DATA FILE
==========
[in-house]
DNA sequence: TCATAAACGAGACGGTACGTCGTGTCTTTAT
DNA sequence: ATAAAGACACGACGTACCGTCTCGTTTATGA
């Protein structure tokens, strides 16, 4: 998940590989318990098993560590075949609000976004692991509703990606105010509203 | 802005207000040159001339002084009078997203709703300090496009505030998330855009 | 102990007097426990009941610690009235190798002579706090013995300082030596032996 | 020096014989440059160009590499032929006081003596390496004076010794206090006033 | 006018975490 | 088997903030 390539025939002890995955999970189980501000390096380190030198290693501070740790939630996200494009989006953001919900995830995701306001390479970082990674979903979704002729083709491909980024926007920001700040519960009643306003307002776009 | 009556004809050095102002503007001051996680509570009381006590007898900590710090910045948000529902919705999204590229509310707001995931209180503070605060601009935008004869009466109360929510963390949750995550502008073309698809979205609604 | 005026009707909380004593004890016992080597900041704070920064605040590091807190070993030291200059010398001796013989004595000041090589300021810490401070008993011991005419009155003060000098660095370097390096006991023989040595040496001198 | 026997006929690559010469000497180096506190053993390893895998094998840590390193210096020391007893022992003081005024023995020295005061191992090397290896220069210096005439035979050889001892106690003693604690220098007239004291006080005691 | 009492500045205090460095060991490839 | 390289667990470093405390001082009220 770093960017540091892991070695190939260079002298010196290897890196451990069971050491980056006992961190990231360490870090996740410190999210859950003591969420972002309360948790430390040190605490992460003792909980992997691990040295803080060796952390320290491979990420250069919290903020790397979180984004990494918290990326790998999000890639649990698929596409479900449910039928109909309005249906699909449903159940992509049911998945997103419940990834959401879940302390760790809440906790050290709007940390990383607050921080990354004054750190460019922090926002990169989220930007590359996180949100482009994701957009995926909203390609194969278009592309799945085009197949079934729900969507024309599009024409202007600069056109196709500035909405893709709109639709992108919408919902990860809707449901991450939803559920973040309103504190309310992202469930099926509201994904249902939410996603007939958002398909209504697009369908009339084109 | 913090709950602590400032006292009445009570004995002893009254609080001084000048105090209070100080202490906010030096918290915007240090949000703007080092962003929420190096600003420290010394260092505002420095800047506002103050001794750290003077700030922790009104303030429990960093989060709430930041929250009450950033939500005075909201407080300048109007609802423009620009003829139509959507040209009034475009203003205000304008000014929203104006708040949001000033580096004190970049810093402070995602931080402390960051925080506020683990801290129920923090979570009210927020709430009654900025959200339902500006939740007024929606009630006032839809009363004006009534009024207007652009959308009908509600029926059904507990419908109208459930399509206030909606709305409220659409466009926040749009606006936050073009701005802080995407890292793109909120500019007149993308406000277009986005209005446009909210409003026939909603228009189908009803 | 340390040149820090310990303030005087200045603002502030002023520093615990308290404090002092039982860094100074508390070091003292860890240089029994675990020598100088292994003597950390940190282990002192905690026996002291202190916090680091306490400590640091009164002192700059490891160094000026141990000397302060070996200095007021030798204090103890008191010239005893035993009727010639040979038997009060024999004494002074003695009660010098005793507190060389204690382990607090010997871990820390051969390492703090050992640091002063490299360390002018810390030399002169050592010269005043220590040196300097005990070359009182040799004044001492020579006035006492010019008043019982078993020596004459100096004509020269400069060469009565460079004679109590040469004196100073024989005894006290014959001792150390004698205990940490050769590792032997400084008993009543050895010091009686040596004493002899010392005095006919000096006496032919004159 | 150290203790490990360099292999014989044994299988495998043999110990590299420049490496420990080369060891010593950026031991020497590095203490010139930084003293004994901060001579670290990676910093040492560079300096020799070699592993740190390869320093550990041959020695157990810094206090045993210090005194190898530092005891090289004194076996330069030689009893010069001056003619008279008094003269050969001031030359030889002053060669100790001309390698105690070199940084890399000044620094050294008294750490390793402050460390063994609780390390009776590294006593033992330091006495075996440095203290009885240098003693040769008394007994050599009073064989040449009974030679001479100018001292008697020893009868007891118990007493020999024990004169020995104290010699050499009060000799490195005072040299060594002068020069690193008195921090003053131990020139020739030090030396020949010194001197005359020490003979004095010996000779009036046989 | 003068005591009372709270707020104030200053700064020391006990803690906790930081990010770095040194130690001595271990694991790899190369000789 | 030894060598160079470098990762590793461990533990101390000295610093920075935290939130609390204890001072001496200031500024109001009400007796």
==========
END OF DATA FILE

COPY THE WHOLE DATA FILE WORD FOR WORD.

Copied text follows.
[in-house]
DNA sequence: TCATAAACGAGACGGTACGTCGTGTCTTTAT
DNA sequence: ATAAAGACACGACGTACCGTCTCGTTTATGA
């Protein structure tokens, strides 16, 4: 998940590989318990098993560590075949609000976004692991509703990606105010509203 | 802005207000040159001339002084009078997203709703300090496009505030998330855009 | 102990007097426990009941610690009235190798002579706090013995300082030596032996 | 020096014989440059160009590499032929006081003596390496004076010794206090006033 | 006018975490 | 088997903030 390539025939002890995955999970189980501000390096380190030198290693501070740790939630996200494009989006953001919900995830995701306001390479970082990674979903979704002729083709491909980024926007920001700040519960009643306003307002776009 | 009556004809050095102002503007001051996680509570009381006590007898900590710090910045948000529902919705999204590229509310707001995931209180503070605060601009935008004869009466109360929510963390949750995550502008073309698809979205609604 | 005026009707909380004593004890016992080597900041704070920064605040590091807190070993030291200059010398001796013989004595000041090589300021810490401070008993011991005419009155003060000098660095370097390096006991023989040595040496001198 | 026997006929690559010469000497180096506190053993390893895998094998840590390193210096020391007893022992003081005024023995020295005061191992090397290896220069210096005439035979050889001892106690003693604690220098007239004291006080005691 | 009492500045205090460095060991490839 | 390289667990470093405390001082009220 770093960017540091892991070695190939260079002298010196290897890196451990069971050491980056006992961190990231360490870090996740410190999210859950003591969420972002309360948790430390040190605490992460003792909980992997691990040295803080060796952390320290491979990420250069919290903020790397979180984004990494918290990326790998999000890639649990698929596409479900449910039928109909309005249906699909449903159940992509049911998945997103419940990834959401879940302390760790809440906790050290709007940390990383607050921080990354004054750190460019922090926002990169989220930007590359996180949100482009994701957009995926909203390609194969278009592309799945085009197949079934729900969507024309599009024409202007600069056109196709500035909405893709709109639709992108919408919902990860809707449901991450939803559920973040309103504190309310992202469930099926509201994904249902939410996603007939958002398909209504697009369908009339084109 | 913090709950602590400032006292009445009570004995002893009254609080001084000048105090209070100080202490906010030096918290915007240090949000703007080092962003929420190096600003420290010394260092505002420095800047506002103050001794750290003077700030922790009104303030429990960093989060709430930041929250009450950033939500005075909201407080300048109007609802423009620009003829139509959507040209009034475009203003205000304008000014929203104006708040949001000033580096004190970049810093402070995602931080402390960051925080506020683990801290129920923090979570009210927020709430009654900025959200339902500006939740007024929606009630006032839809009363004006009534009024207007652009959308009908509600029926059904507990419908109208459930399509206030909606709305409220659409466009926040749009606006936050073009701005802080995407890292793109909120500019007149993308406000277009986005209005446009909210409003026939909603228009189908009803 | 340390040149820090310990303030005087200045603002502030002023520093615990308290404090002092039982860094100074508390070091003292860890240089029994675990020598100088292994003597950390940190282990002192905690026996002291202190916090680091306490400590640091009164002192700059490891160094000026141990000397302060070996200095007021030798204090103890008191010239005893035993009727010639040979038997009060024999004494002074003695009660010098005793507190060389204690382990607090010997871990820390051969390492703090050992640091002063490299360390002018810390030399002169050592010269005043220590040196300097005990070359009182040799004044001492020579006035006492010019008043019982078993020596004459100096004509020269400069060469009565460079004679109590040469004196100073024989005894006290014959001792150390004698205990940490050769590792032997400084008993009543050895010091009686040596004493002899010392005095006919000096006496032919004159 | 150290203790490990360099292999014989044994299988495998043999110990590299420049490496420990080369060891010593950026031991020497590095203490010139930084003293004994901060001579670290990676910093040492560079300096020799070699592993740190390869320093550990041959020695157990810094206090045993210090005194190898530092005891090289004194076996330069030689009893010069001056003619008279008094003269050969001031030359030889002053060669100790001309390698105690070199940084890399000044620094050294008294750490390793402050460390063994609780390390009776590294006593033992330091006495075996440095203290009885240098003693040769008394007994050599009073064989040449009974030679001479100018001292008697020893009868007891118990007493020999024990004169020995104290010699050499009060000799490195005072040299060594002068020069690193008195921090003053131990020139020739030090030396020949010194001197005359020490003979004095010996000779009036046989 | 003068005591009372709270707020104030200053700064020391006990803690906790930081990010770095040194130690001595271990694991790899190369000789 | 030894060598160079470098990762590793461990533990101390000295610093920075935290939130609390204890001072001496200031500024109001009400007796």